Prehistoric fish had sexual reproduction figured out 380 million years ago, a new fossil study has confirmed. Researchers examined the fossil of one species of armored placoderm fish and realized that the fossil showed a 2-inch-long embryo within the fish's body cavity, indicating internal fertilization, or sex as we know it. Palaeontologist Zerina Johanson says:
"We expected that these early fishes would show a more primitive type of reproduction, where sperm and eggs combine in the water and embryos develop outside the fish. This discovery is incredibly important because evidence of reproductive biology is extremely rare in the fossil record" [Telegraph].
Researchers originally thought the tiny bones within the fossil were the remains of the fish's final meal, but they decided to reexamine the 380-million-year-old fossil after discovering embryos in the fossilized remains of another species of ancient fish last year. A closer look revealed that the placoderm also had a bun in the oven, says lead researcher John Long.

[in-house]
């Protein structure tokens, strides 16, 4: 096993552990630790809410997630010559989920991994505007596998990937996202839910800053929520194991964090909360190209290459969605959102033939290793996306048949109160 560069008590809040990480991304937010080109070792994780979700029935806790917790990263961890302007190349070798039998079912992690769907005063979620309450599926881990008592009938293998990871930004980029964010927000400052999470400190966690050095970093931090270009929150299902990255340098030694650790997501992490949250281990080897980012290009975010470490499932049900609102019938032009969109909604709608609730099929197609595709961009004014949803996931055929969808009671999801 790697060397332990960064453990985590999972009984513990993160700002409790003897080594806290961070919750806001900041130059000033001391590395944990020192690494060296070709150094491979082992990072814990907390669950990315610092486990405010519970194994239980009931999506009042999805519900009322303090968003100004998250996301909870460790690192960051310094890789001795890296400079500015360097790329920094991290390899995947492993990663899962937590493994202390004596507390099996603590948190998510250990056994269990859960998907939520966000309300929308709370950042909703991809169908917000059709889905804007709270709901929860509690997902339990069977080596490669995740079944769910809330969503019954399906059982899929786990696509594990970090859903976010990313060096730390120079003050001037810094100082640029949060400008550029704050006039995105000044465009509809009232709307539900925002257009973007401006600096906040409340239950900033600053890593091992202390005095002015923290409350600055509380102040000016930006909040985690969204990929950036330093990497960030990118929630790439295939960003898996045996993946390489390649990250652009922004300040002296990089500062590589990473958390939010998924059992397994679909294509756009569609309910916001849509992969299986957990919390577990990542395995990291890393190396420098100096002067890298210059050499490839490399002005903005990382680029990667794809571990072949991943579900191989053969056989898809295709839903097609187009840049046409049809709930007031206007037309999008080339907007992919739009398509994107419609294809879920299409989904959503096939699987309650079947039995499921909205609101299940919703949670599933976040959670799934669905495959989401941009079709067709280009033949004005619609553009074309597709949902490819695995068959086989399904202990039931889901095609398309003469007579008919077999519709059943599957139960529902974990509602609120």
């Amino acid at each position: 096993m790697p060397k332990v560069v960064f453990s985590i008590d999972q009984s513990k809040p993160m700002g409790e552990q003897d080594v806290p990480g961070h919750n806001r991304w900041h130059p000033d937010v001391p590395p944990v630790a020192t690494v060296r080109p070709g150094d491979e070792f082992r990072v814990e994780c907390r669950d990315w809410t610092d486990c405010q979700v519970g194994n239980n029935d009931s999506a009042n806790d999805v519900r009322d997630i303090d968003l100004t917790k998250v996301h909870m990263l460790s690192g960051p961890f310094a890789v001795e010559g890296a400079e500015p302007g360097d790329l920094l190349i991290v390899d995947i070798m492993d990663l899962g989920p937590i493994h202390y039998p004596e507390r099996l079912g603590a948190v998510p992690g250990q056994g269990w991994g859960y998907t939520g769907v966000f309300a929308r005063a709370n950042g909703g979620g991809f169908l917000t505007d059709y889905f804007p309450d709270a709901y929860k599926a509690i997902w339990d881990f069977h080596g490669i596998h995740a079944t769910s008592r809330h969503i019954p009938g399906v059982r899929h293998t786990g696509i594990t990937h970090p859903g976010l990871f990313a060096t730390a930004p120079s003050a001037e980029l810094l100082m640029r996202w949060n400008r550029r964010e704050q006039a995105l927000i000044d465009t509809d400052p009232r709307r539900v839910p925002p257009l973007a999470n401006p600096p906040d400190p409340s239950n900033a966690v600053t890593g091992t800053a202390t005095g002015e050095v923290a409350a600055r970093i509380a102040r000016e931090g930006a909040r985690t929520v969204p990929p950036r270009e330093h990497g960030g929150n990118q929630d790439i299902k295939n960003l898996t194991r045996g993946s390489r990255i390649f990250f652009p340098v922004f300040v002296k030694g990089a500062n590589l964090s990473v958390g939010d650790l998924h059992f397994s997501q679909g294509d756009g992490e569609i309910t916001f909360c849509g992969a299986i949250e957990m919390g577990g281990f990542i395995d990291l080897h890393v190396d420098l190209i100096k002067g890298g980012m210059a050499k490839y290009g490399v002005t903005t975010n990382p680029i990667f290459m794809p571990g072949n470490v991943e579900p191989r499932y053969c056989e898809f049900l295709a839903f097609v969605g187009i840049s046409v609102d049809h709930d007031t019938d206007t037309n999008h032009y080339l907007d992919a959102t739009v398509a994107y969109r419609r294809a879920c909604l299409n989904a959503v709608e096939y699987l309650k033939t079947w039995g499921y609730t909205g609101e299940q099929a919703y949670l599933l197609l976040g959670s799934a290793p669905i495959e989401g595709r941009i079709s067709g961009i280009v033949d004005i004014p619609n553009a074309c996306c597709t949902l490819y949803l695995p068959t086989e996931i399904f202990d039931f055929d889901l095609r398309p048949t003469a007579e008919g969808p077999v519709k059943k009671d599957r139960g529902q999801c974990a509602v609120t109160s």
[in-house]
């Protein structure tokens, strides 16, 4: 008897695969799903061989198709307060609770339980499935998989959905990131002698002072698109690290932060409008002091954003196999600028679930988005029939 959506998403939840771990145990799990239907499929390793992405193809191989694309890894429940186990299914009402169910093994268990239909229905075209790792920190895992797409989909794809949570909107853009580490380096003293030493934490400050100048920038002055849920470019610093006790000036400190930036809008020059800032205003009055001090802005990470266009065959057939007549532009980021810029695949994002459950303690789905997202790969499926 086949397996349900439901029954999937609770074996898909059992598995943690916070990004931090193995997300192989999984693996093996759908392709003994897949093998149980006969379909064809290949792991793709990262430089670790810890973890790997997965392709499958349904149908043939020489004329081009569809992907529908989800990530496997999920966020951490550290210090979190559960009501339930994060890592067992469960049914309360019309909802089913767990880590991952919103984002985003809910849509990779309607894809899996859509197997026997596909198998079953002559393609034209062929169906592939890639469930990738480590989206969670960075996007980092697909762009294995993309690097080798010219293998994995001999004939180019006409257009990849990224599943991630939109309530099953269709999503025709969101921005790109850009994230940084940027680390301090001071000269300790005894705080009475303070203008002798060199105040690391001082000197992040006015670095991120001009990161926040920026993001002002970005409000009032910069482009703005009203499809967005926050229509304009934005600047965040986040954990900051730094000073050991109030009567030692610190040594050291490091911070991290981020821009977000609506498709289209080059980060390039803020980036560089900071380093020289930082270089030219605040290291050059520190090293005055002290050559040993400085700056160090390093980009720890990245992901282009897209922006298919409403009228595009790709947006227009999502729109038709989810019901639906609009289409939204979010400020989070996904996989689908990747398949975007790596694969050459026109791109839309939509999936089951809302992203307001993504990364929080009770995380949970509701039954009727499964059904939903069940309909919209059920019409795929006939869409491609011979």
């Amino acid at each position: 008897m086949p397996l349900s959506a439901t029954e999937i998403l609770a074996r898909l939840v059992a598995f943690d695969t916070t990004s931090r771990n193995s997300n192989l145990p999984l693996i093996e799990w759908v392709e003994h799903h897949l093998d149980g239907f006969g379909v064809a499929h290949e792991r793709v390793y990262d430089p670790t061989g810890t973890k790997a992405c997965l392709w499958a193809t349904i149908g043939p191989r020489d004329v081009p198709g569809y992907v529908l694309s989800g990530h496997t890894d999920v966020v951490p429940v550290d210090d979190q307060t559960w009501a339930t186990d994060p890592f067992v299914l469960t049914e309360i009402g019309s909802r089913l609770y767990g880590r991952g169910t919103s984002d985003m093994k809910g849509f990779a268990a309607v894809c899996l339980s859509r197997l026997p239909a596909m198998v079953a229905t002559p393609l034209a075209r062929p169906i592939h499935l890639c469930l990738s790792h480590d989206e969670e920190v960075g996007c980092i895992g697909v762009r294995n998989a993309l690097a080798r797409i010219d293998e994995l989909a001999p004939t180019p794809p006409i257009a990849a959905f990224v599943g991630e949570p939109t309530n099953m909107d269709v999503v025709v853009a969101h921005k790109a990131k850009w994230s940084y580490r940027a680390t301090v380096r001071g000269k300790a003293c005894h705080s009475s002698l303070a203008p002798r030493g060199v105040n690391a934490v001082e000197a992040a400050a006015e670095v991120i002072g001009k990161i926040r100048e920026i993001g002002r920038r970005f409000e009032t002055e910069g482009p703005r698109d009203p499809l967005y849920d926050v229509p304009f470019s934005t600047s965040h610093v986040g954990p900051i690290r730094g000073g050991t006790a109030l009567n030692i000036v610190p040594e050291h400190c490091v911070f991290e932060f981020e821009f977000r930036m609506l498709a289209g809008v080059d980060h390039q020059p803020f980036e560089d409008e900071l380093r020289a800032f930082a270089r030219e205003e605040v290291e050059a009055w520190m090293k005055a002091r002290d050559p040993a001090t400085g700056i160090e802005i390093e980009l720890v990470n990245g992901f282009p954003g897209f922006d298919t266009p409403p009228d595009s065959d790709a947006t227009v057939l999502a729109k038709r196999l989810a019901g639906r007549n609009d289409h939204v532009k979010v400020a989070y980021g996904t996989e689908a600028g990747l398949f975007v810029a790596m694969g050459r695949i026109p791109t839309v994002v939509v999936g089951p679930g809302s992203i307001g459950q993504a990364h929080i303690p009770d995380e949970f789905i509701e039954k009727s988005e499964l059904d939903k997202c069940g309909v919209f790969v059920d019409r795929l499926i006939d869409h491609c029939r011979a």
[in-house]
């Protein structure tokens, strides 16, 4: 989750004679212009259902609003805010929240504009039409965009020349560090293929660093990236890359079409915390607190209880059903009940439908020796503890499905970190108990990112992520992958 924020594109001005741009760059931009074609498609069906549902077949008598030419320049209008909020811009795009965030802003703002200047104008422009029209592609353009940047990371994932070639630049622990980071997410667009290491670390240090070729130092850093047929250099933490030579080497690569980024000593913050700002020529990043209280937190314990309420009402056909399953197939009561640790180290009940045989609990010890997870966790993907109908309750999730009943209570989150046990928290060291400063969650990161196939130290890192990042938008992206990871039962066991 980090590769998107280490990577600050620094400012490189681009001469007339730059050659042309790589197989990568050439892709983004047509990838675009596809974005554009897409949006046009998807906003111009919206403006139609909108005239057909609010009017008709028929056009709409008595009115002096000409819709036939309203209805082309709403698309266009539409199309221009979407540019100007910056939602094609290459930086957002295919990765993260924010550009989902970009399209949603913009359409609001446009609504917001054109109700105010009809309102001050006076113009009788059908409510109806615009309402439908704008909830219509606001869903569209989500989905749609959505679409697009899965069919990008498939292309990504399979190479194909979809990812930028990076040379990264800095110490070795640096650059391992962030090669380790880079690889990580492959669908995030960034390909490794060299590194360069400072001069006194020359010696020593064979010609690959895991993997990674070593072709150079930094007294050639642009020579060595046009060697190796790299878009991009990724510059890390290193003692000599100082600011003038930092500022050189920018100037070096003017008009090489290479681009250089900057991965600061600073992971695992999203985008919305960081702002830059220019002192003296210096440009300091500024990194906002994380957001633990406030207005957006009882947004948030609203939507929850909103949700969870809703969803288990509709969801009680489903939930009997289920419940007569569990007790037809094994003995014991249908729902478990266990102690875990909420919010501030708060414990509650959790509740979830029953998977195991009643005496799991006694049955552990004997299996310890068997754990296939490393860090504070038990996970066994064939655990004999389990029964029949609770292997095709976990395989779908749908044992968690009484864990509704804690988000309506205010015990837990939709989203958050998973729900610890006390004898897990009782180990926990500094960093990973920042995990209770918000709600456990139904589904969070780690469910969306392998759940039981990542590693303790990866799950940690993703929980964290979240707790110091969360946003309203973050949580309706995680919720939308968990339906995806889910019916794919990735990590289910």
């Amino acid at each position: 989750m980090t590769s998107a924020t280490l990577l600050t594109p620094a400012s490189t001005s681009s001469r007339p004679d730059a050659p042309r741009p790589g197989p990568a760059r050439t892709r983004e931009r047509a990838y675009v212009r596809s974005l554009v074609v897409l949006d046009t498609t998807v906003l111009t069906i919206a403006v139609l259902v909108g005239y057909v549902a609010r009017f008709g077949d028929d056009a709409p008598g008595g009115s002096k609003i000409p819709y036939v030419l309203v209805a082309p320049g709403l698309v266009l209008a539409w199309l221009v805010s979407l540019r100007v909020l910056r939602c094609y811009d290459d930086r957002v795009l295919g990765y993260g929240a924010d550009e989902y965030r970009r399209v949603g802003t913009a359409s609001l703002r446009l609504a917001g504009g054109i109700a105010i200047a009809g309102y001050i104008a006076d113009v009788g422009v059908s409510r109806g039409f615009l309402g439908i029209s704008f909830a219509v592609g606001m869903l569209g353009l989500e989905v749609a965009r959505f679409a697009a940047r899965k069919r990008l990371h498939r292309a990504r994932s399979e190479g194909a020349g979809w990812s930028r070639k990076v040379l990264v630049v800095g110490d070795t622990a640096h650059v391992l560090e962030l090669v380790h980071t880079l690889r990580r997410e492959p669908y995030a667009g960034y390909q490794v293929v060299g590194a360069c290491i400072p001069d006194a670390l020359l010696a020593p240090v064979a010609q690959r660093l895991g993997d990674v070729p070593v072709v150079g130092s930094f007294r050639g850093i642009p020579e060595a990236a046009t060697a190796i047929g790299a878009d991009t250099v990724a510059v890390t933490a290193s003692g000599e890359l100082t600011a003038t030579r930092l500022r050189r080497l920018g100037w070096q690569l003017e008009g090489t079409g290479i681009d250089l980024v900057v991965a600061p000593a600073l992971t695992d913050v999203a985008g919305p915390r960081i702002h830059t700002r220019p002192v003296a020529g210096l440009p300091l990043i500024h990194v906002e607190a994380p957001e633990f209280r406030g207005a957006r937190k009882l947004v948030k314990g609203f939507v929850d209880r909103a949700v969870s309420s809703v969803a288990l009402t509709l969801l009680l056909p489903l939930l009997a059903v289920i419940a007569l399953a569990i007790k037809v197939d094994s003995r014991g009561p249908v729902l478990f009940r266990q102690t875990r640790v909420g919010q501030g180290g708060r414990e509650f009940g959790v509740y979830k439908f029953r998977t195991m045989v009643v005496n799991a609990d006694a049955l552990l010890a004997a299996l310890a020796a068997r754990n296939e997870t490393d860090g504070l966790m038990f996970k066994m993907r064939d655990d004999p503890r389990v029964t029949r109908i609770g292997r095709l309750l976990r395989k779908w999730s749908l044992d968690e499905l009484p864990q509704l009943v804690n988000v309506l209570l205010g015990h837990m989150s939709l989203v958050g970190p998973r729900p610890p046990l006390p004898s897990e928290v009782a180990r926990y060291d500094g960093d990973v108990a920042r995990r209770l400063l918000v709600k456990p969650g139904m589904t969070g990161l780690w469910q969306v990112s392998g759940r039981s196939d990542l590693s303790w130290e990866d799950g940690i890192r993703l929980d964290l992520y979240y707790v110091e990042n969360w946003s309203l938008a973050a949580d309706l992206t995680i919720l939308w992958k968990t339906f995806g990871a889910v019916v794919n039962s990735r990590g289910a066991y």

"We could see that the new specimens had the same bone structure as the previous embryos, were the same species as the adult, they did not have any broken or stomach-etched features (from digestive acids or from being chomped) and that they were at the same stage of growth as the previous embryos," Long wrote in an email. "All of these facts proved they were embryos, not prey items" [LiveScience].
After discovering the embryo, researchers say their next step was to figure out the fish's reproductive method. When Long's team examined the pelvis of the male placoderm, they
realized the pelvis had a fin not seen on the female fish, and surmised it was likely used to grip its mate during fertilization, much as sharks do."These fish have an extra large bone that attaches to the pelvic bone," [Long] said. "It had been overlooked and hadn't been identified" [AP].
The study, published in Nature, goes into the intimate details of the fish's anatomy, explaining that the male's flexible "clasper" was inserted into the female to deposit sperm. Long says this seems to be
"the beginning of erectile male fertilisation" [BBC News]